Date: Mon, 15 Apr 1996 14:44:23 -0400


Subject: Re: the athlete/politician's third-person

Note too that some of these examples violate "Principle C" of Chomsky's

Binding Theory (names and other referring expressions can't be bound) and

others don't, but all seem to involve a condition Ellen Prince discusses in

"Assumed Familiarity" scale ("Towards a Taxonomy of Given-New Information", in

_Radical Pragmatics_, ed. by P. Cole, 1981) predicting that speakers will use

an "evoked" expression, in particular a 1st or 2d person pronoun, rather than a

name, if s/he is in a position to do so, and that the use of a name in these

circumstances will implicate (by the usual Gricean mechanism) that the speaker

was NOT in a position to use the deictic pronoun. ANyway, I'd be interested in

further references, discussion, history, etc.

so, is the gricean implication that the athlete/politician is having

an out-of-body experience or that they have a multiple personality

disorder? i guess what it's supposed to implicate is that the person

is a public person (responsible to the public, i guess), who

therefore doesn't possess him(her?)self solely enough to use the

first person. or does it implicate that, with regard to the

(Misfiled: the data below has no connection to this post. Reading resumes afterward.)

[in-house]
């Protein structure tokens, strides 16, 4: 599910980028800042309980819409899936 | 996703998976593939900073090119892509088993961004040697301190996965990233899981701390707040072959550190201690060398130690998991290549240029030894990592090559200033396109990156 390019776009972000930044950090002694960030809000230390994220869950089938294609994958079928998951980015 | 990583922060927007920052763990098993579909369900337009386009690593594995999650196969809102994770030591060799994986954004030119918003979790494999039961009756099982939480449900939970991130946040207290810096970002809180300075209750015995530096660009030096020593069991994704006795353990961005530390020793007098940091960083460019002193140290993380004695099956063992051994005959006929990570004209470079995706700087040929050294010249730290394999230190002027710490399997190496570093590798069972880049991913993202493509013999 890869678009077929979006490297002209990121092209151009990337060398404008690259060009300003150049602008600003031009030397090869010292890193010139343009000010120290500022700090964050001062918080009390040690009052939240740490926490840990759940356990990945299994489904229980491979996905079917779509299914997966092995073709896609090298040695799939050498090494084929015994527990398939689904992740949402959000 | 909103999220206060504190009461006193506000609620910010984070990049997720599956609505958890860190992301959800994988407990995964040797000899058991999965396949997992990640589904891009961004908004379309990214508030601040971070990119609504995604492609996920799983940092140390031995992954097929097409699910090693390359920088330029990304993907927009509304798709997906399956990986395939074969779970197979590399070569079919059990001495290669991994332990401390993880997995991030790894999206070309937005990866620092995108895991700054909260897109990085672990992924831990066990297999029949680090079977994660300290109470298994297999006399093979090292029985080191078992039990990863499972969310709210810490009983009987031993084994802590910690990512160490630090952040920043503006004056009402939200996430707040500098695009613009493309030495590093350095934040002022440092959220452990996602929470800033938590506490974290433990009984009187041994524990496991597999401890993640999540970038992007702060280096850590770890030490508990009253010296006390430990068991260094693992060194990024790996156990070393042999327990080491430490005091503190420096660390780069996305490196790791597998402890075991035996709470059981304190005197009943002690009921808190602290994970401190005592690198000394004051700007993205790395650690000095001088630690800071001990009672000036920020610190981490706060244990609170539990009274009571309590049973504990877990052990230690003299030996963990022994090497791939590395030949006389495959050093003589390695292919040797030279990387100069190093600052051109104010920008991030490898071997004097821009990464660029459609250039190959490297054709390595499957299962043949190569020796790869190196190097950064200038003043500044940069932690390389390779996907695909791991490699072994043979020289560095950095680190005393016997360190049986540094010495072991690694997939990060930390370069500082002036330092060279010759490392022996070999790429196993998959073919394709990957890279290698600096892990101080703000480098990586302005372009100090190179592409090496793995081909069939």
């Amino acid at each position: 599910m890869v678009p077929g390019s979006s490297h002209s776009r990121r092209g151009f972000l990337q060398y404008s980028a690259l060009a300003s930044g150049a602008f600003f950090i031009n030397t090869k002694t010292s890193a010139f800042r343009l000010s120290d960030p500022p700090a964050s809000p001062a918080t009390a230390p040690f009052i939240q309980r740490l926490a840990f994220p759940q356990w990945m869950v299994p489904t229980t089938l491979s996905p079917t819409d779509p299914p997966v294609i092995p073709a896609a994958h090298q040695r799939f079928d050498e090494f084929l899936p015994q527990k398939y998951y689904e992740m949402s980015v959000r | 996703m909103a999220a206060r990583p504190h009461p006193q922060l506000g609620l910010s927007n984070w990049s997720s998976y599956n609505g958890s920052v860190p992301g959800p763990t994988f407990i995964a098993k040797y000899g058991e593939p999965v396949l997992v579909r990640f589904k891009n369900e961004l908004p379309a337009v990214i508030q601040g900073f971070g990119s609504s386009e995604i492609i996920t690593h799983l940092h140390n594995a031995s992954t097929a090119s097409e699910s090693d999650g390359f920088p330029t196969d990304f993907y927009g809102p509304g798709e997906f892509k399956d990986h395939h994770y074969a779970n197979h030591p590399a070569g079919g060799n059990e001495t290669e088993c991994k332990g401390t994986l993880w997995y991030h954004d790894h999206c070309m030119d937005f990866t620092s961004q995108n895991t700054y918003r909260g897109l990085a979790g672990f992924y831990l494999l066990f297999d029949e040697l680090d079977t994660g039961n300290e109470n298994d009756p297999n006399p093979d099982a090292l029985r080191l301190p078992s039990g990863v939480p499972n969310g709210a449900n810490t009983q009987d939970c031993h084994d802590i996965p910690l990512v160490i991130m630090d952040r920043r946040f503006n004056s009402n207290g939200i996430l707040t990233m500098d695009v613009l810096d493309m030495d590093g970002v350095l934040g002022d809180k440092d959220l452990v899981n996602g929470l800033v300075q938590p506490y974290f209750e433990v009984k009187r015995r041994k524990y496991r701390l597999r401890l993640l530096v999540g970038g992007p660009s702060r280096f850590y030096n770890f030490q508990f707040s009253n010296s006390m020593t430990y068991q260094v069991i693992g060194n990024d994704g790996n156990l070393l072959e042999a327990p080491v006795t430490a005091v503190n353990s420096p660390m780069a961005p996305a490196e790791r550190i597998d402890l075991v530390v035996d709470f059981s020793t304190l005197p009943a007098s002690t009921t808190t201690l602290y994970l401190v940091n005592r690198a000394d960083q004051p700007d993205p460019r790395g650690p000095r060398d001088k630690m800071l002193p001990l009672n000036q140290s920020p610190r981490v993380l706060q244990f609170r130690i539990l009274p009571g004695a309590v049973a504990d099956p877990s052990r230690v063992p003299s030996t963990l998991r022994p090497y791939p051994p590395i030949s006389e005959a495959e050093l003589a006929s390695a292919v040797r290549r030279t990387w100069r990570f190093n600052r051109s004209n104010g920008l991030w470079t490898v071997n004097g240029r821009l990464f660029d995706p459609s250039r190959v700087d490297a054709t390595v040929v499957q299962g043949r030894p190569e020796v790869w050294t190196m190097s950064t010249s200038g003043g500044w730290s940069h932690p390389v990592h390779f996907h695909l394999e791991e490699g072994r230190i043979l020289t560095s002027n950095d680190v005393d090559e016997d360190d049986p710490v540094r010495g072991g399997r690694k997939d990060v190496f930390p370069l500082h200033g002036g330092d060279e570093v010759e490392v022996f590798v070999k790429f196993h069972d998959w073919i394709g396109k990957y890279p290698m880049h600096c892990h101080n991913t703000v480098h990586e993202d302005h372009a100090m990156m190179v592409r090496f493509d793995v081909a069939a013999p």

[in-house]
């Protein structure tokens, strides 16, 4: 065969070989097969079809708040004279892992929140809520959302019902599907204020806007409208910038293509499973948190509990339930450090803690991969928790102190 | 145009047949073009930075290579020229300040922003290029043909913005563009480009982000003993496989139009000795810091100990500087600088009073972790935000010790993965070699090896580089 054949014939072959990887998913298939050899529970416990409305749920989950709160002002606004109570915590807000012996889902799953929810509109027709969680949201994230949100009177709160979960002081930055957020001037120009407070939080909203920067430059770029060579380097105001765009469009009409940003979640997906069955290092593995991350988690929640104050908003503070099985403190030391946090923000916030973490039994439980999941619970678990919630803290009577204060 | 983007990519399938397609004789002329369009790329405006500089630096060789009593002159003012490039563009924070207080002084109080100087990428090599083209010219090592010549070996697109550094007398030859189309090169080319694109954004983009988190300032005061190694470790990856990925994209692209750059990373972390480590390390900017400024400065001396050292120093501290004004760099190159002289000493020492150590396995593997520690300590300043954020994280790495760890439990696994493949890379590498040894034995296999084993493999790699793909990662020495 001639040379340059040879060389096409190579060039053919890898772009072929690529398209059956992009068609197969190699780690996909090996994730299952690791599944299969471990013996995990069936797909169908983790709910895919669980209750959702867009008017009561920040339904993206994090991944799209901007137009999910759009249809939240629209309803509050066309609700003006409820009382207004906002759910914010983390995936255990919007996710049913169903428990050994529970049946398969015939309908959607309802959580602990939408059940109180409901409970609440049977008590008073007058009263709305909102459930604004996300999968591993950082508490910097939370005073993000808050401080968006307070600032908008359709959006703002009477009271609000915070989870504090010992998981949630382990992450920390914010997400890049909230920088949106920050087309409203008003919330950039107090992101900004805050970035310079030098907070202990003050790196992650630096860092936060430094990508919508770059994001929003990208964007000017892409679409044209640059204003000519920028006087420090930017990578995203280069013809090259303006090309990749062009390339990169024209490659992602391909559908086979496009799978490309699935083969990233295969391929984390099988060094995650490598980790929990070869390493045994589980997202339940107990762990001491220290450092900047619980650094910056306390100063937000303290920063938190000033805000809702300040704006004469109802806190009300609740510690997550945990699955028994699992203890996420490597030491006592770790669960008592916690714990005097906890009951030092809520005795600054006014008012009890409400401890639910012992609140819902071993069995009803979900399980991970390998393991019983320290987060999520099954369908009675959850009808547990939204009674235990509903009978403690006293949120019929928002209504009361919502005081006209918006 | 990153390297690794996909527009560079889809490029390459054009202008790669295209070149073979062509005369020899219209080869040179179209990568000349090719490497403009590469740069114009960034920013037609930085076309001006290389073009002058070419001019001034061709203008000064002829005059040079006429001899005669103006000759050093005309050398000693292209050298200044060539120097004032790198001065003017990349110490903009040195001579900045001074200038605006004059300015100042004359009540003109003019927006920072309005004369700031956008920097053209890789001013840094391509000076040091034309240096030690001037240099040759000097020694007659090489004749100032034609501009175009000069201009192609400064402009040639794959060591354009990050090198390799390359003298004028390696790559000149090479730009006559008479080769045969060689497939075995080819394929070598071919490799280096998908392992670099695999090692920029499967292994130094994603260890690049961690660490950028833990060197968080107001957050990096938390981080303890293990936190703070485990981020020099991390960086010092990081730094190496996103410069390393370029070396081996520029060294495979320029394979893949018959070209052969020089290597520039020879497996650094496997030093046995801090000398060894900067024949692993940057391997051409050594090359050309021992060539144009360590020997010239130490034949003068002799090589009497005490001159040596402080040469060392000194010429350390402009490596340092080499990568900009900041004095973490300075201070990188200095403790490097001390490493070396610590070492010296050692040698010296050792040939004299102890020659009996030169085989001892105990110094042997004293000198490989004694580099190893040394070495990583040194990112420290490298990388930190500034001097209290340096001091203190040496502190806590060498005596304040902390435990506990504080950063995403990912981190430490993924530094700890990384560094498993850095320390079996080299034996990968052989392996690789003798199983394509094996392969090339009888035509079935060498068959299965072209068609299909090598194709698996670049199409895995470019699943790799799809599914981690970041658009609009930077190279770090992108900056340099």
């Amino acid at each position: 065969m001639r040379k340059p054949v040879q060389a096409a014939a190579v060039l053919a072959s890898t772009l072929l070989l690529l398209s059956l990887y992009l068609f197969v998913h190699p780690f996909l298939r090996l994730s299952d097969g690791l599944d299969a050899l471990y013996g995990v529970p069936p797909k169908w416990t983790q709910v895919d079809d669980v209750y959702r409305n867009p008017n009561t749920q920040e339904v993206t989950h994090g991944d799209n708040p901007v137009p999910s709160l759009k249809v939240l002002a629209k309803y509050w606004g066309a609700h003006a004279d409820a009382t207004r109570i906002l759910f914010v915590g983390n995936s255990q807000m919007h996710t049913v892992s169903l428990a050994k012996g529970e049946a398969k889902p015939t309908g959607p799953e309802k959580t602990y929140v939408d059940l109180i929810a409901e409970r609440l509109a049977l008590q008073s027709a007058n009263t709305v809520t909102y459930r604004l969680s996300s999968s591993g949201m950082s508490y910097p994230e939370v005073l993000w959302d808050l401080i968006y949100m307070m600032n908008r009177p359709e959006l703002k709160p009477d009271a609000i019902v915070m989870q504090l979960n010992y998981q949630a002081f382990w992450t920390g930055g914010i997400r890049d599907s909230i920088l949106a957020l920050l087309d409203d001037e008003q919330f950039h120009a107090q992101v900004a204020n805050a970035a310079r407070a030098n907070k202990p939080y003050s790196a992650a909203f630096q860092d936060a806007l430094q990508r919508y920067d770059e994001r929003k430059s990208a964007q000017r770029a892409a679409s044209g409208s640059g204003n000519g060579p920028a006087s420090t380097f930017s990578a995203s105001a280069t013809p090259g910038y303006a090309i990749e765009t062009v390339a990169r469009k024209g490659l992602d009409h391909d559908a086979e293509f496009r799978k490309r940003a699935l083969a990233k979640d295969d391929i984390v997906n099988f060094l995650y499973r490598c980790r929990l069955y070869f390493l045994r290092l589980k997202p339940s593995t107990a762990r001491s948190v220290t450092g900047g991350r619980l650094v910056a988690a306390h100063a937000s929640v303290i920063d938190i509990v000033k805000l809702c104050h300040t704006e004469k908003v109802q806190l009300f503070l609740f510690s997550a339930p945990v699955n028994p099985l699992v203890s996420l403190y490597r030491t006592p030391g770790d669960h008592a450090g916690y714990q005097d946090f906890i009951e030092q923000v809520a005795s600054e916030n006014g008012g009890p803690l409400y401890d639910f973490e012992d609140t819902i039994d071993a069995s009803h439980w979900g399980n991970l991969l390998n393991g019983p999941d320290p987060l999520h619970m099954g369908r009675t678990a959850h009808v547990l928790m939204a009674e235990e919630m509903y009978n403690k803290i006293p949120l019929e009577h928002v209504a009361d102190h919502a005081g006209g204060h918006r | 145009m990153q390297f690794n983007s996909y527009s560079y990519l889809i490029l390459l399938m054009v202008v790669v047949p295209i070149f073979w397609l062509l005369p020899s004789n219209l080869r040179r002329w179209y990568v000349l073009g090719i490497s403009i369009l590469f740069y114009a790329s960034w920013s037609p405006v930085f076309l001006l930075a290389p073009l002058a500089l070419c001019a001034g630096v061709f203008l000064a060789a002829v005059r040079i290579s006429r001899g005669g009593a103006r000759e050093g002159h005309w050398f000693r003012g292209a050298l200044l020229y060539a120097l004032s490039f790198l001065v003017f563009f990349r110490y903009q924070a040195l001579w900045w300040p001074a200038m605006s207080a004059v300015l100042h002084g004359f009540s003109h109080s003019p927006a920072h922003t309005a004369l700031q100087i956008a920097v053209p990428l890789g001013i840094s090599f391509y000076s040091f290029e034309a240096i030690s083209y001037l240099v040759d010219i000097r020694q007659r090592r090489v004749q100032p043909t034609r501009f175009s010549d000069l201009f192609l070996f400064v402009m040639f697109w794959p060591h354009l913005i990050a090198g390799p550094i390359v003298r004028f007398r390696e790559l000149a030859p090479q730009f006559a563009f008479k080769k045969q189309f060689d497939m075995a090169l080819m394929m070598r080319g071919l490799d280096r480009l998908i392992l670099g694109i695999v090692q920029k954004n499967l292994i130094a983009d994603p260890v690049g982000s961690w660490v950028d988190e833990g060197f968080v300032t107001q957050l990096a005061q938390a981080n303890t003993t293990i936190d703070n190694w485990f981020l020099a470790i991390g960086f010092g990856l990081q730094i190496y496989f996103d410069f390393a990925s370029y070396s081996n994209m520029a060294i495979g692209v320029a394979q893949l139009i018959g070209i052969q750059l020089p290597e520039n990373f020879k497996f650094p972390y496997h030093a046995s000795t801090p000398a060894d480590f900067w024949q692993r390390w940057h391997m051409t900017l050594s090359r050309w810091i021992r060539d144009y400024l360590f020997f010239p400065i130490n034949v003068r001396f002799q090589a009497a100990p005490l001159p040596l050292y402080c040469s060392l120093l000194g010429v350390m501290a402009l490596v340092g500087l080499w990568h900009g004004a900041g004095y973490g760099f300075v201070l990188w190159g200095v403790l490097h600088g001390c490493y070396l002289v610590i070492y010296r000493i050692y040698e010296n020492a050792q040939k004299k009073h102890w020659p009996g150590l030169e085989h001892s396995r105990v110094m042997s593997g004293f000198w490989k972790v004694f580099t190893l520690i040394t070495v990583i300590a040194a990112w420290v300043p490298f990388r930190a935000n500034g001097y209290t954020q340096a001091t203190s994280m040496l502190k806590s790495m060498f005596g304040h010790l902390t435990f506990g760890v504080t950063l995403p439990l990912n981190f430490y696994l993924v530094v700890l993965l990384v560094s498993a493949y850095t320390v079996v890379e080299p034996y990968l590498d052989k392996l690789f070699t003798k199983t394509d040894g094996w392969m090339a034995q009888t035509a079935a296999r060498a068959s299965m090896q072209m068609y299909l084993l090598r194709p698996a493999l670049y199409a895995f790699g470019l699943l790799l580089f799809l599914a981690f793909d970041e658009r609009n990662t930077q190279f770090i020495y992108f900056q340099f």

action/event described, the person named by name is a different

persona than the person doing the talking? in this case, is it used

to claim objectivity in describing one's own actions?

the interesting thing is how most of the examples include both 1st

and 3rd person self-reference:

"Six of us grew up living in a basement apartment. That was

Bob Dole's early life, and I'm proud of it..."

but is bob dole proud of it? or can't bob dole have feelings? bob

dole had an early life, which can be observed--but "i" has the

intrapsychic relation to the event. am i on to something here?

it does seem a rather macho style, though. maybe i'm missing some

background assumptions about these men's relationships to themselves.

well, now i won't sleep.